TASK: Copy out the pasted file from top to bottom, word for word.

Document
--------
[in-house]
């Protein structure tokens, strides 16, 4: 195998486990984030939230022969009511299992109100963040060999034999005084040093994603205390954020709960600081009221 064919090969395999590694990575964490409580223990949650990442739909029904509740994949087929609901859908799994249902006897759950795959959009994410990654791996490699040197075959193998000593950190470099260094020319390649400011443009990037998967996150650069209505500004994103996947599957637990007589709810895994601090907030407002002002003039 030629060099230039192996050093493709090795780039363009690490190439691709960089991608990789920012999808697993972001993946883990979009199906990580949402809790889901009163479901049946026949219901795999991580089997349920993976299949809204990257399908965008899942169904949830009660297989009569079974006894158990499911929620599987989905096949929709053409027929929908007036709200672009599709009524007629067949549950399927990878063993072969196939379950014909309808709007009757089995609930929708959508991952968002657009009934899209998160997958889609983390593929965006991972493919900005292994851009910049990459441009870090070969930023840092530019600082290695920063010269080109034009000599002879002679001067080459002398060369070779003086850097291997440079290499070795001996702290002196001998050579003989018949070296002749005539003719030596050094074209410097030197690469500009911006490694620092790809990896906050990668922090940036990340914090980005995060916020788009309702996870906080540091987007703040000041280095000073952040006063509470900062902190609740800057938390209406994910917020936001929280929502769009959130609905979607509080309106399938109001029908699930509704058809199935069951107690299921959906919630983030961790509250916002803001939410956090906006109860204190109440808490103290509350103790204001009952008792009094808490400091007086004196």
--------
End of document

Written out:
[in-house]
């Protein structure tokens, strides 16, 4: 195998486990984030939230022969009511299992109100963040060999034999005084040093994603205390954020709960600081009221 064919090969395999590694990575964490409580223990949650990442739909029904509740994949087929609901859908799994249902006897759950795959959009994410990654791996490699040197075959193998000593950190470099260094020319390649400011443009990037998967996150650069209505500004994103996947599957637990007589709810895994601090907030407002002002003039 030629060099230039192996050093493709090795780039363009690490190439691709960089991608990789920012999808697993972001993946883990979009199906990580949402809790889901009163479901049946026949219901795999991580089997349920993976299949809204990257399908965008899942169904949830009660297989009569079974006894158990499911929620599987989905096949929709053409027929929908007036709200672009599709009524007629067949549950399927990878063993072969196939379950014909309808709007009757089995609930929708959508991952968002657009009934899209998160997958889609983390593929965006991972493919900005292994851009910049990459441009870090070969930023840092530019600082290695920063010269080109034009000599002879002679001067080459002398060369070779003086850097291997440079290499070795001996702290002196001998050579003989018949070296002749005539003719030596050094074209410097030197690469500009911006490694620092790809990896906050990668922090940036990340914090980005995060916020788009309702996870906080540091987007703040000041280095000073952040006063509470900062902190609740800057938390209406994910917020936001929280929502769009959130609905979607509080309106399938109001029908699930509704058809199935069951107690299921959906919630983030961790509250916002803001939410956090906006109860204190109440808490103290509350103790204001009952008792009094808490400091007086004196």